In the introduction to the book, Dr. Langer references seven myths that “undermine true learning…stifle our creativity, silence our questions, and diminish our self-esteem” (p. 2). In this post, I am going over chapter 2, which addresses myth #2, “Paying attention means focusing on one thing at a time.” In this post, I will summarize Dr. Langer’s case, discuss a couple of her studies, give applications concerning religion and language learning, describe my own experience, and evaluate Langer’s argument.
Langer contends that, instead of focusing on one thing at a time, “the most effective way to pay attention is to look for the novelty within the stimulus situation” (p. 43). She starts by exploring the conventional meaning of “distraction” (wandering focus, p. 35) and suggesting an alternative definition of “otherwise attracted” (p. 36). She observes that there are many situations in which we have no problems paying attention (such as computer games, p. 37) and asks about times in which we have difficulty, “What is so attractive about the alternative stimulus? What can we learn from that attraction? Can we add the attractive elements to the stimulus to which we want to attend?” (p. 36). She uses studies in perception and the experiences of meditators to show the near impossibility of “holding an image still” (which is general meaning of “paying attention”, pp. 37-39). She concludes, “People naturally seek novelty in play have no difficulty paying attention in those situations” (p. 39) and “The idea that to pay attention means to act like a motionless camera is so ingrained in us that when we do pay attention successfully we are usually unintentionally changing the context or finding novel features in the subject” (p. 40). She backs this up with two studies (discussed below) that show the influence of mindfulness in paying attention (pp. 40-42).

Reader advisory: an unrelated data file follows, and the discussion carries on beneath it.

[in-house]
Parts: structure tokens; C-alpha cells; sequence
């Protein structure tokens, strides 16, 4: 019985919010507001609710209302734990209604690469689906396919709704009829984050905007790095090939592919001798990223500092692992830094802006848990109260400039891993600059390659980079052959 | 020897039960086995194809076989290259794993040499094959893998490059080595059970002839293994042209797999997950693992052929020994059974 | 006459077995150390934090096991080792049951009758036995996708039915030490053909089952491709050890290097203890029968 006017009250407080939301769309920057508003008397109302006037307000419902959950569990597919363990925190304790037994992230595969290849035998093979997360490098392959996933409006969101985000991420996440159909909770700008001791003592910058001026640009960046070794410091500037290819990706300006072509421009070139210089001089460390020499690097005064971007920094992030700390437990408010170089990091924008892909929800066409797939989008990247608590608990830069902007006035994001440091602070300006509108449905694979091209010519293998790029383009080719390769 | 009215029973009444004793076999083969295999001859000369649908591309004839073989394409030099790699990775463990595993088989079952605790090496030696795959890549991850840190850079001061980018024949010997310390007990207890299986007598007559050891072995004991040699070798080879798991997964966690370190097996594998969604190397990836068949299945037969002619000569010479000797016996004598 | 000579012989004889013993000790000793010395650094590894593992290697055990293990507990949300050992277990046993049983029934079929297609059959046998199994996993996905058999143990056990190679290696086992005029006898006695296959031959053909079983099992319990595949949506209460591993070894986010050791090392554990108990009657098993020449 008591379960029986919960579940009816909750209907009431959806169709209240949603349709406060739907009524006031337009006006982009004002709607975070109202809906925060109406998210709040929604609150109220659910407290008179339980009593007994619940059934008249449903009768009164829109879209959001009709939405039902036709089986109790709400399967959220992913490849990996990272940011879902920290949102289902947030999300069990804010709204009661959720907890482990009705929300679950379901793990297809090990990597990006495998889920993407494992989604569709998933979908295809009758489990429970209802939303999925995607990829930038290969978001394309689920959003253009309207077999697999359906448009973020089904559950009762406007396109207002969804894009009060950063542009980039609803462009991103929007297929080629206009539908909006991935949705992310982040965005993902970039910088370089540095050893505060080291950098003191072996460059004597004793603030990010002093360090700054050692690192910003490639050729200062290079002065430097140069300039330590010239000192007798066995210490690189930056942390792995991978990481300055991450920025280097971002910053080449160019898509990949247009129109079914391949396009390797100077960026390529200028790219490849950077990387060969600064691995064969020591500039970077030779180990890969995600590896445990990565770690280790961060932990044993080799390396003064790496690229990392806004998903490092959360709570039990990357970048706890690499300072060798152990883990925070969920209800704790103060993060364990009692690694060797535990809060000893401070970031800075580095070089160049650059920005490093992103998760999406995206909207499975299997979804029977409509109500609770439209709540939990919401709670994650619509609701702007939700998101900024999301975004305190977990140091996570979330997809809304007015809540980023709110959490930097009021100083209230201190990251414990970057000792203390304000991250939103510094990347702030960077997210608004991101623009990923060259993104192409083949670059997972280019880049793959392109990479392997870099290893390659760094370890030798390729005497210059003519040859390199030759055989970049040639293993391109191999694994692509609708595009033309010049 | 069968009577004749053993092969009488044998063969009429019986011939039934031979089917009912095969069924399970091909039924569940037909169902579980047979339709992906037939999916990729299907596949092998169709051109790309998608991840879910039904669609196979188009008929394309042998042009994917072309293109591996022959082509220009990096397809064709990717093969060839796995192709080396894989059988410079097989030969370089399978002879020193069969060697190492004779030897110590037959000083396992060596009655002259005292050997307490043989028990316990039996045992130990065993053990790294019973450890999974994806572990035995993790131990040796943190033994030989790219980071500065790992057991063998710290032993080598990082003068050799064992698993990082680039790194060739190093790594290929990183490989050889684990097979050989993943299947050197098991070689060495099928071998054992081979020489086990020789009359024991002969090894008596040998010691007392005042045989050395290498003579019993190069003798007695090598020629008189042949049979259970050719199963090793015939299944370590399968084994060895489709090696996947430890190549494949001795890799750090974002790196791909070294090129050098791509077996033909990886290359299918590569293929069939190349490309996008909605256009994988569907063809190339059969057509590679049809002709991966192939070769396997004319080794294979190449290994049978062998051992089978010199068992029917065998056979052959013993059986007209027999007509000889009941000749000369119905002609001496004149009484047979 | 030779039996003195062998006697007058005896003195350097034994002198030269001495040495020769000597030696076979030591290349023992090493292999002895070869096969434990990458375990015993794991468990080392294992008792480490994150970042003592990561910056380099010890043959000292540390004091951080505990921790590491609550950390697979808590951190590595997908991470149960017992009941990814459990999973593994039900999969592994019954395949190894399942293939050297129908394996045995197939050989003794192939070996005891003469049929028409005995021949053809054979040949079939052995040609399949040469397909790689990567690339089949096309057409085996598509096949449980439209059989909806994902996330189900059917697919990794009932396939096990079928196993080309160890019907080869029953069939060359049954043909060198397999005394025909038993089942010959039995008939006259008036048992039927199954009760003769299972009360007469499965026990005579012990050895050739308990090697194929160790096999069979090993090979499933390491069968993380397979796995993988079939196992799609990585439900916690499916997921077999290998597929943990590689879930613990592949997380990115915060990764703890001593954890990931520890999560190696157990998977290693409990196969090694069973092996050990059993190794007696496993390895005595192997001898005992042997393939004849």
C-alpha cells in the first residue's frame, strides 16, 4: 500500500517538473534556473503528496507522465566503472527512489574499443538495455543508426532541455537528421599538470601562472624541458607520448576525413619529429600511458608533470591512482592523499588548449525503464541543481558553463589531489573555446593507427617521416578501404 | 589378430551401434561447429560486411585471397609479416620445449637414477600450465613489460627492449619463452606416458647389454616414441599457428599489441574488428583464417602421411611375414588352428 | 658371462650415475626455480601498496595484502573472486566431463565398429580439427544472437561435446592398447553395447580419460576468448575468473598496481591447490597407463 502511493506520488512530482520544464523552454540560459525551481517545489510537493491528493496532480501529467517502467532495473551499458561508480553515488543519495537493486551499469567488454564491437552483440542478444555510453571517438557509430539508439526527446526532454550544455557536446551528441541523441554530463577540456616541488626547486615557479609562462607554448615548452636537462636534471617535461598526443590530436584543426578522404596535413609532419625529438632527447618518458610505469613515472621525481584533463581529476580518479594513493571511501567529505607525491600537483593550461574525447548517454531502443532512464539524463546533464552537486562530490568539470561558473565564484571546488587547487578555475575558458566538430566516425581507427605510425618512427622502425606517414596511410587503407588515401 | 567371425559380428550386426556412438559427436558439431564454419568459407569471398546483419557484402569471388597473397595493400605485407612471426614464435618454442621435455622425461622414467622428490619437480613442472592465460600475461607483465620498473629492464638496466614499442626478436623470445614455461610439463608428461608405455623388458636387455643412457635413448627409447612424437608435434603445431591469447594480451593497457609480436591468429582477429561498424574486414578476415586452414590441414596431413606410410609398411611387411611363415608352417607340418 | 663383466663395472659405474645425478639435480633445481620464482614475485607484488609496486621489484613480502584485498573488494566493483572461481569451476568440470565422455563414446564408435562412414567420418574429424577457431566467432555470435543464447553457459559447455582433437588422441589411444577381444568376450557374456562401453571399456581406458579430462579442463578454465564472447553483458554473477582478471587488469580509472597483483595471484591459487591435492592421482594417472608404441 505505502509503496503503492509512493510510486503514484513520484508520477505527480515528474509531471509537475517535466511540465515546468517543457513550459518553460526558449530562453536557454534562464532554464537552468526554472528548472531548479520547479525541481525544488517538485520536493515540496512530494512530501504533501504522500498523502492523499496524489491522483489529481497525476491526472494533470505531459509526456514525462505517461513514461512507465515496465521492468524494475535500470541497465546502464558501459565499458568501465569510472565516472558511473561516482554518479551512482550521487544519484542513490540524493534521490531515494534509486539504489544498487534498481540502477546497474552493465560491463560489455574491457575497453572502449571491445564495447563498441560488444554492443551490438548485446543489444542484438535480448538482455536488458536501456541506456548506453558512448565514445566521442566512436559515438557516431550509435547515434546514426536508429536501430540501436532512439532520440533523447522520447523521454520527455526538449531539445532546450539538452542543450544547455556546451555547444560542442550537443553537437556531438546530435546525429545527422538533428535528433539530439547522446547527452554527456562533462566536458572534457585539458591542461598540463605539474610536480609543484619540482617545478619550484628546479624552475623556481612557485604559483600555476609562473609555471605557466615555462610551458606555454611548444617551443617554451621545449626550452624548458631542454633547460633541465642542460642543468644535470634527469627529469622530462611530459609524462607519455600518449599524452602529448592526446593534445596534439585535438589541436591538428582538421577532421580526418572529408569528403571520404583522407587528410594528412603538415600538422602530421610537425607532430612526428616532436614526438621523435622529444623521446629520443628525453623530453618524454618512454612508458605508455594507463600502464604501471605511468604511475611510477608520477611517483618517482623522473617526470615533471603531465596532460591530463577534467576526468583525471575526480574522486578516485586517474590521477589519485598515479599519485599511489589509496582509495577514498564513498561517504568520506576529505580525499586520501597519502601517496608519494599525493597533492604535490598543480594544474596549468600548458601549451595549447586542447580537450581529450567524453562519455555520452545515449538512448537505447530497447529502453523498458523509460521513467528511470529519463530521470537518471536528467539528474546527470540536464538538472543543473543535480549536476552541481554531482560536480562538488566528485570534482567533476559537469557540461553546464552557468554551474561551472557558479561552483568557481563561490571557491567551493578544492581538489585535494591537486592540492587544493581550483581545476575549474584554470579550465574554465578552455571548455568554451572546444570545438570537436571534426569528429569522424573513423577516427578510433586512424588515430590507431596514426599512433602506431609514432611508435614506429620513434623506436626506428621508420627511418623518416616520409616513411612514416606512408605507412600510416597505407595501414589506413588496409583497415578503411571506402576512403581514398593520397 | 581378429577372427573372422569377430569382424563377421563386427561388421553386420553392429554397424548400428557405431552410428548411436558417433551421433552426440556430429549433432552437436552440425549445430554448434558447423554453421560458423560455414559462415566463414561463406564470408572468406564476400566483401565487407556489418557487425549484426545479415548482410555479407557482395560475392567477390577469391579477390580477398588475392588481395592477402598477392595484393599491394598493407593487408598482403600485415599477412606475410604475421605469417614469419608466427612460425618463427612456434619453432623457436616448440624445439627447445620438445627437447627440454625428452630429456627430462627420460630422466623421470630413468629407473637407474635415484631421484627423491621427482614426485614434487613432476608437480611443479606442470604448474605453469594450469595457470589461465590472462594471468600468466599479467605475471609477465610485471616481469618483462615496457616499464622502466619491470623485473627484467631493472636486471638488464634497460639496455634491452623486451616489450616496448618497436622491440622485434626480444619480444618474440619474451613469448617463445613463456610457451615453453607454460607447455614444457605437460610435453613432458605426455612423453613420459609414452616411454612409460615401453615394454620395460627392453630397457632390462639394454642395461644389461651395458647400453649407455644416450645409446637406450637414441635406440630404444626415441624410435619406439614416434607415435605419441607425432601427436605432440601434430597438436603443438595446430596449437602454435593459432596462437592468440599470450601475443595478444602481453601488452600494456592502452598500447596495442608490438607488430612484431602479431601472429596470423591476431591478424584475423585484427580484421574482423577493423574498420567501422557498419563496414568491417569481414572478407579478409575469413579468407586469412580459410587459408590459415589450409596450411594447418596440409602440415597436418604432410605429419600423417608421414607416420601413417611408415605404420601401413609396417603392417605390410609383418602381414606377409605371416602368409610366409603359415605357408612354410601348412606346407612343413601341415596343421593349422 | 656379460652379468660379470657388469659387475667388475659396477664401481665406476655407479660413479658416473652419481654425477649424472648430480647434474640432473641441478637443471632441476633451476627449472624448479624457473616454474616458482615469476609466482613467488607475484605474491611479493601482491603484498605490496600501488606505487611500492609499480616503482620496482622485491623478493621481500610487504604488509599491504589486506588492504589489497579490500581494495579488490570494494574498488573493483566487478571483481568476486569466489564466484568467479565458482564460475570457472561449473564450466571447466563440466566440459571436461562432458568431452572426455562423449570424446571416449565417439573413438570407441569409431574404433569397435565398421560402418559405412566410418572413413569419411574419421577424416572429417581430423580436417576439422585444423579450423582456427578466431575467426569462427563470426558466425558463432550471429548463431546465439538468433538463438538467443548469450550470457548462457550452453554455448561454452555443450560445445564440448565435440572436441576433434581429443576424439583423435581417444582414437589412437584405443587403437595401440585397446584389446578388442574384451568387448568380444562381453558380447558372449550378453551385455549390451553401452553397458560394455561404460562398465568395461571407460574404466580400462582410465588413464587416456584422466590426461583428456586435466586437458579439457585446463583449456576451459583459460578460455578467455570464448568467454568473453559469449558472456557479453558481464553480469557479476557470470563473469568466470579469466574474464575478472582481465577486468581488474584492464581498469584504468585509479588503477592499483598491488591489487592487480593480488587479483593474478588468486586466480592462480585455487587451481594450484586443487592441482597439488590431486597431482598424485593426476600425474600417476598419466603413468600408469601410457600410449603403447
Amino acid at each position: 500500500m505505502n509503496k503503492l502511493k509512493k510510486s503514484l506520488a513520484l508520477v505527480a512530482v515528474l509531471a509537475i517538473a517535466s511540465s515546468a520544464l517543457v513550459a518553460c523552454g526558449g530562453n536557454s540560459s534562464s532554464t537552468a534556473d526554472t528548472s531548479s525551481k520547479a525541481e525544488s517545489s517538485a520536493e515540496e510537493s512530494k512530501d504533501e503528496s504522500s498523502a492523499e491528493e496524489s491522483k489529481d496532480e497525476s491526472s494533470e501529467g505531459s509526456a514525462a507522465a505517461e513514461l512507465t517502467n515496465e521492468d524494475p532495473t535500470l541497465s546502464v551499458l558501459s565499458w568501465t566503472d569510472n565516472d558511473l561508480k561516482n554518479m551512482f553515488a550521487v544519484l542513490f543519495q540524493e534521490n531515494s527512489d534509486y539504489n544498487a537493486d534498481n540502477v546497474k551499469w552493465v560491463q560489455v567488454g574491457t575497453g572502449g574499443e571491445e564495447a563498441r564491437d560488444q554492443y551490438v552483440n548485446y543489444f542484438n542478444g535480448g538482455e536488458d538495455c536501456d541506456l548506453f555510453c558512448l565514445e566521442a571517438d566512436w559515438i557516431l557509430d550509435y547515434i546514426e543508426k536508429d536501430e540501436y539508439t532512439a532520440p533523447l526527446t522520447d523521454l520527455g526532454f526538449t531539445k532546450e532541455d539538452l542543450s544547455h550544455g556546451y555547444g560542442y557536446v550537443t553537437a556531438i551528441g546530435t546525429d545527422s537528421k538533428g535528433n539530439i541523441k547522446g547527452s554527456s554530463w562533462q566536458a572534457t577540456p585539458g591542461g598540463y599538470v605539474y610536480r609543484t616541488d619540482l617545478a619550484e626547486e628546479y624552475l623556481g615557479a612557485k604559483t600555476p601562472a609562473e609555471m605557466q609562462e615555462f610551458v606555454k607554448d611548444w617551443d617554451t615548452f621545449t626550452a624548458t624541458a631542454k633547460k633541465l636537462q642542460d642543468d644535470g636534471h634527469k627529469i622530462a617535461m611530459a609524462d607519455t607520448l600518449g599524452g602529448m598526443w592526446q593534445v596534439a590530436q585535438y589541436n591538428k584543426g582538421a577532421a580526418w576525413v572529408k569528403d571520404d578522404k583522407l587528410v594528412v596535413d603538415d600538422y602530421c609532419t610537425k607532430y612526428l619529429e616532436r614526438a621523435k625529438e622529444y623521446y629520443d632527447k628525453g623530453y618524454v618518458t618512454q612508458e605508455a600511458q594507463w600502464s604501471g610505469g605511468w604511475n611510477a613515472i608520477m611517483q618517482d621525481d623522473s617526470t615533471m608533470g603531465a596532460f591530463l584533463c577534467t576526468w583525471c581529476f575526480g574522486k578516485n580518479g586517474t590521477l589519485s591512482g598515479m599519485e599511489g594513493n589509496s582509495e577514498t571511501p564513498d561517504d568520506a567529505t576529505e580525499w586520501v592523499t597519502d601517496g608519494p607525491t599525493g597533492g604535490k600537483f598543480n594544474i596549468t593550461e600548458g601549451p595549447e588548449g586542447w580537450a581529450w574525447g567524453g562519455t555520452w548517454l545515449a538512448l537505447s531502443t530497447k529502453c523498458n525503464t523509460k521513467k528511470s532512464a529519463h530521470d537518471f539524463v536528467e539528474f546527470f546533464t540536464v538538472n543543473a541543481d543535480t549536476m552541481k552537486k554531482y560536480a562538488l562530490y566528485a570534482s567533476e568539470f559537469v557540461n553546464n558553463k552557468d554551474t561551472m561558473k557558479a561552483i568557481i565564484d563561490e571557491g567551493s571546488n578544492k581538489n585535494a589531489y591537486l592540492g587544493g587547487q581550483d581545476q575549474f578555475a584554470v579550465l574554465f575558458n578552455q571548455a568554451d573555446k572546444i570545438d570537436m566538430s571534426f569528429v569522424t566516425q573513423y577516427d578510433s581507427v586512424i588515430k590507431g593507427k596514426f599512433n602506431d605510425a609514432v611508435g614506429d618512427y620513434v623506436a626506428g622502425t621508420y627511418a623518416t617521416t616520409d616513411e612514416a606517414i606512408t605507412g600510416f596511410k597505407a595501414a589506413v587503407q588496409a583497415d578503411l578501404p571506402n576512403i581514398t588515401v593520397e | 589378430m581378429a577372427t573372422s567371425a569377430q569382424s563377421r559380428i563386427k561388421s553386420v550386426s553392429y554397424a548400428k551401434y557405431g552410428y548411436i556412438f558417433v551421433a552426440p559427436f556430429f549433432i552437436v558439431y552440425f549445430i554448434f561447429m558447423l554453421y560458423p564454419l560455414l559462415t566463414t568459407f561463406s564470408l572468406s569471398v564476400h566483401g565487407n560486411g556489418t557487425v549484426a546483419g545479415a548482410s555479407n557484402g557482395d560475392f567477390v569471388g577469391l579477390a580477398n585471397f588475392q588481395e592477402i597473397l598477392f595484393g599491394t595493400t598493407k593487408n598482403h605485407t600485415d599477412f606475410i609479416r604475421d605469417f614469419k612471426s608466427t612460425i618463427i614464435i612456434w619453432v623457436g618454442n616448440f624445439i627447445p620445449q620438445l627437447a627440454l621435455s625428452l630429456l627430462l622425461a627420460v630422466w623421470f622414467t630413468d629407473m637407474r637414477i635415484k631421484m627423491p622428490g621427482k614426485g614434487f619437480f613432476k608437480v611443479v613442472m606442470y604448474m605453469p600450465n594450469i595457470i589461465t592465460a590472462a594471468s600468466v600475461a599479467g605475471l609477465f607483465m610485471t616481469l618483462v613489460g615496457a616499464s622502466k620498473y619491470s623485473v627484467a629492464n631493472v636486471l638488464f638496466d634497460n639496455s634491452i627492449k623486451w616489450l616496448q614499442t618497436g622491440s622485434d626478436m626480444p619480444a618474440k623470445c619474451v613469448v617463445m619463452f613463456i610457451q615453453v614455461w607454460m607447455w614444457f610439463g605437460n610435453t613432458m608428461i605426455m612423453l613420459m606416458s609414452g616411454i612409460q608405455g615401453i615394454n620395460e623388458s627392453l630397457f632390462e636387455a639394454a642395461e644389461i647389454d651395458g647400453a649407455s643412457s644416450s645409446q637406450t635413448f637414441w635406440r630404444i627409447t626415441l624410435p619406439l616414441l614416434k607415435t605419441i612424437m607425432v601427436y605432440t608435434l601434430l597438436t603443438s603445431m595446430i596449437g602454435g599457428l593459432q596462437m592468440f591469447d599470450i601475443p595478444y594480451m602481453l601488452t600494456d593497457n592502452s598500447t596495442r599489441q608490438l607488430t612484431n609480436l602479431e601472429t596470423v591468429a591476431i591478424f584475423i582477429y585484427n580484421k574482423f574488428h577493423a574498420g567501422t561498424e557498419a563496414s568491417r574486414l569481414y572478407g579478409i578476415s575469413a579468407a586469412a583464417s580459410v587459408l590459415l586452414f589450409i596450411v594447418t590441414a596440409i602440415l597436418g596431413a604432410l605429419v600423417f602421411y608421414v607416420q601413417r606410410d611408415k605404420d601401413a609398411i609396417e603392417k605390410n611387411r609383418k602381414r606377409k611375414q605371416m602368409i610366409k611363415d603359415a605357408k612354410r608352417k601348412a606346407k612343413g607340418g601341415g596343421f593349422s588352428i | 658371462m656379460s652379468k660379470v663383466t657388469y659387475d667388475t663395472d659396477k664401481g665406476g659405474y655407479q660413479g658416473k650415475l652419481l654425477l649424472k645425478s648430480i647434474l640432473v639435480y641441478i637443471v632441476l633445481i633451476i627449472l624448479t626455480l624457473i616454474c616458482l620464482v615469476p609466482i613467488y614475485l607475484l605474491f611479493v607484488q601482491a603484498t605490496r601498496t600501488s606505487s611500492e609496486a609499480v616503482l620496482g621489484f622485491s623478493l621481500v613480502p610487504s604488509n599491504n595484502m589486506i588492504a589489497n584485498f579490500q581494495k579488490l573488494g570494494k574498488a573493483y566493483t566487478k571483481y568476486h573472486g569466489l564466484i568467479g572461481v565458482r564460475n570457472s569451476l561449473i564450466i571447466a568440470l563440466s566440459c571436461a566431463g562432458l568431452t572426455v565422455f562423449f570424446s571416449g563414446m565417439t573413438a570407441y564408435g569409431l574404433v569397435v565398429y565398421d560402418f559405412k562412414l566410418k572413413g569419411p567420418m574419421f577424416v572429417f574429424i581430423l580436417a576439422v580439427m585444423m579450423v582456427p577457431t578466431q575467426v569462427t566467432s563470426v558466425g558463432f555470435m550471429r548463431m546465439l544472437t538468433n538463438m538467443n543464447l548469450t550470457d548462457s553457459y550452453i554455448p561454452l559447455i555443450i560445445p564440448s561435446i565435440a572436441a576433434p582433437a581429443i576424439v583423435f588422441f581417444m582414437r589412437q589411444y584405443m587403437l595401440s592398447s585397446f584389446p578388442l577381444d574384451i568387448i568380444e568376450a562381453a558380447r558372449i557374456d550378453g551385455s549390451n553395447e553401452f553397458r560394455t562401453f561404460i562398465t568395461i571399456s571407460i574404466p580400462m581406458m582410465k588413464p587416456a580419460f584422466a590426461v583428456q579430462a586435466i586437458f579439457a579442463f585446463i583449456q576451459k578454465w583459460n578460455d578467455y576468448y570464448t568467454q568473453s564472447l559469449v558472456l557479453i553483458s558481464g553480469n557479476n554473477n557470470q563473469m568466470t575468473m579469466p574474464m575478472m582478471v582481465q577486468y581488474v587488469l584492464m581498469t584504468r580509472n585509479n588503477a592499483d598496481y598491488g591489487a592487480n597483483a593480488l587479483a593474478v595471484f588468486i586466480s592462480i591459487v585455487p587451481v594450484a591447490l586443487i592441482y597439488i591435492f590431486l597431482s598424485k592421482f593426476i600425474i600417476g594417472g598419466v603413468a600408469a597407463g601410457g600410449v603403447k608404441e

Langer concludes by applying these principles to ADHD. She starts by describing ADHD’s symptoms, effects, theories of the cause, and the usual methods of treatment. She then turns to mindful approaches and describes situations in which increased attention was observed: the absence of toys, the presence of game format, listening to rock music, and color stimuli (pp. 45-46). She tells of an experiment she participated in involving a poster with fourteen landmarks, and the task was to remember where the landmarks were. There were three groups: a sit-still group, a feet-shuffle group, and a move-around group. The move-around group performed best, and the sit-still group worst (pp. 47-48). However, when the study was repeated in a Montessori school (where movement is expected), the findings were reversed (p. 48). Langer concludes, “The studies suggest that mindfully varying perspective helps us to pay attention” (p. 48) and ends by summarizing the chapter’s findings (p. 49).
Now, to discuss the two studies on novelty I previously referenced: one study involved a computer task and the other short stories. In the computer study, an image appeared on the computer screen and participants were supposed to click a button when it disappeared (the reaction time was measured). They were divided into three groups: one group was to “just pay attention” and hit the button, another was to “outline the target”, and a third was to think of the shapes in different ways and to notice differemt things about each one” (pp. 40-41). The mindful group outperformed the other two groups and found the task easier. There was no observable difference bewteen the outline group and the pay attention group (p. 41).
In the short story study, adults on a train were asked to read short stories and divided into three categories of groups. In one category, participants were told to vary 3-6 aspects of each story, read it from different perspectives, change the endings, etc.; in another category, participants were told to focus on three or six aspects of the stories; lastly, one category was told to just read the stories. They were all told they would be questioned afterwards (pp. 41-42). The result was that the mindful groups remembered more of the stories. Langer comcludes, “Varying the target of our attention, whether a visual object or an idea, apparently improves our memory of it” (p. 42).